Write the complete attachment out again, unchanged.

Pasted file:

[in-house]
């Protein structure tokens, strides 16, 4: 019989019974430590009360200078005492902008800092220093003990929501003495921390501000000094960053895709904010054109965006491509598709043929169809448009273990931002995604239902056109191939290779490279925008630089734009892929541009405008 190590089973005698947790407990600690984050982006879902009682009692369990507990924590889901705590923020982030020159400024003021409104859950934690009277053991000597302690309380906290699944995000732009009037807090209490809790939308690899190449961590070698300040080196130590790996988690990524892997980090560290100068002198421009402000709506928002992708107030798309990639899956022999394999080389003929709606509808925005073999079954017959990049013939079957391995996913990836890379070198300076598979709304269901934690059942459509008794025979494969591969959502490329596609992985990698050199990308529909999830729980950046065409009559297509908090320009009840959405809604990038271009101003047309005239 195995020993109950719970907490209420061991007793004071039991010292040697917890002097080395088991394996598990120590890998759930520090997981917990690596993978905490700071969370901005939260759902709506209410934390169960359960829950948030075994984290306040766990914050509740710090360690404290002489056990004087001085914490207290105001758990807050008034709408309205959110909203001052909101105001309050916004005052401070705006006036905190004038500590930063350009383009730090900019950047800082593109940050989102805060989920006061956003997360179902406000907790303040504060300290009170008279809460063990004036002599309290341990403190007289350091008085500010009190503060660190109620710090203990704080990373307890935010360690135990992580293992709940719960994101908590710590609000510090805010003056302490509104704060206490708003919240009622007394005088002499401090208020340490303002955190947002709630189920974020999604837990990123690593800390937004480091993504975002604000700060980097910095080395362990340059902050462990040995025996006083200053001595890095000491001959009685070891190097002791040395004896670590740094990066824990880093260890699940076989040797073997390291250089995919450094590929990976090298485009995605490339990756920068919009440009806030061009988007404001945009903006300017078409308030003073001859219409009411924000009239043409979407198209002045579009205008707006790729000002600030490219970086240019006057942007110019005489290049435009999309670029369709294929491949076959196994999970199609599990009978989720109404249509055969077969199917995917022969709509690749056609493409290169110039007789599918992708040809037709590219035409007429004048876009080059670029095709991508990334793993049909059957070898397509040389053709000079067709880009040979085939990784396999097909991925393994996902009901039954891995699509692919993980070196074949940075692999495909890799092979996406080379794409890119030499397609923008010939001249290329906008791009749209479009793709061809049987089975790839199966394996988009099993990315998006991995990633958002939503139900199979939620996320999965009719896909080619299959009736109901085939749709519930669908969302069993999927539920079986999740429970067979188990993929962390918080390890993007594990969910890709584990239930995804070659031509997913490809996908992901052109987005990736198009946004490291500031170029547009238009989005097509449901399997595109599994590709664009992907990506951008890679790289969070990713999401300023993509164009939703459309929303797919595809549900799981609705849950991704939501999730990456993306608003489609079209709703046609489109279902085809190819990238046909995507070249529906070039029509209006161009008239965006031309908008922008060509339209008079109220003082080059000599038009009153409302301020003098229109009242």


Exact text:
[in-house]
């Protein structure tokens, strides 16, 4: 019989019974430590009360200078005492902008800092220093003990929501003495921390501000000094960053895709904010054109965006491509598709043929169809448009273990931002995604239902056109191939290779490279925008630089734009892929541009405008 190590089973005698947790407990600690984050982006879902009682009692369990507990924590889901705590923020982030020159400024003021409104859950934690009277053991000597302690309380906290699944995000732009009037807090209490809790939308690899190449961590070698300040080196130590790996988690990524892997980090560290100068002198421009402000709506928002992708107030798309990639899956022999394999080389003929709606509808925005073999079954017959990049013939079957391995996913990836890379070198300076598979709304269901934690059942459509008794025979494969591969959502490329596609992985990698050199990308529909999830729980950046065409009559297509908090320009009840959405809604990038271009101003047309005239 195995020993109950719970907490209420061991007793004071039991010292040697917890002097080395088991394996598990120590890998759930520090997981917990690596993978905490700071969370901005939260759902709506209410934390169960359960829950948030075994984290306040766990914050509740710090360690404290002489056990004087001085914490207290105001758990807050008034709408309205959110909203001052909101105001309050916004005052401070705006006036905190004038500590930063350009383009730090900019950047800082593109940050989102805060989920006061956003997360179902406000907790303040504060300290009170008279809460063990004036002599309290341990403190007289350091008085500010009190503060660190109620710090203990704080990373307890935010360690135990992580293992709940719960994101908590710590609000510090805010003056302490509104704060206490708003919240009622007394005088002499401090208020340490303002955190947002709630189920974020999604837990990123690593800390937004480091993504975002604000700060980097910095080395362990340059902050462990040995025996006083200053001595890095000491001959009685070891190097002791040395004896670590740094990066824990880093260890699940076989040797073997390291250089995919450094590929990976090298485009995605490339990756920068919009440009806030061009988007404001945009903006300017078409308030003073001859219409009411924000009239043409979407198209002045579009205008707006790729000002600030490219970086240019006057942007110019005489290049435009999309670029369709294929491949076959196994999970199609599990009978989720109404249509055969077969199917995917022969709509690749056609493409290169110039007789599918992708040809037709590219035409007429004048876009080059670029095709991508990334793993049909059957070898397509040389053709000079067709880009040979085939990784396999097909991925393994996902009901039954891995699509692919993980070196074949940075692999495909890799092979996406080379794409890119030499397609923008010939001249290329906008791009749209479009793709061809049987089975790839199966394996988009099993990315998006991995990633958002939503139900199979939620996320999965009719896909080619299959009736109901085939749709519930669908969302069993999927539920079986999740429970067979188990993929962390918080390890993007594990969910890709584990239930995804070659031509997913490809996908992901052109987005990736198009946004490291500031170029547009238009989005097509449901399997595109599994590709664009992907990506951008890679790289969070990713999401300023993509164009939703459309929303797919595809549900799981609705849950991704939501999730990456993306608003489609079209709703046609489109279902085809190819990238046909995507070249529906070039029509209006161009008239965006031309908008922008060509339209008079109220003082080059000599038009009153409302301020003098229109009242």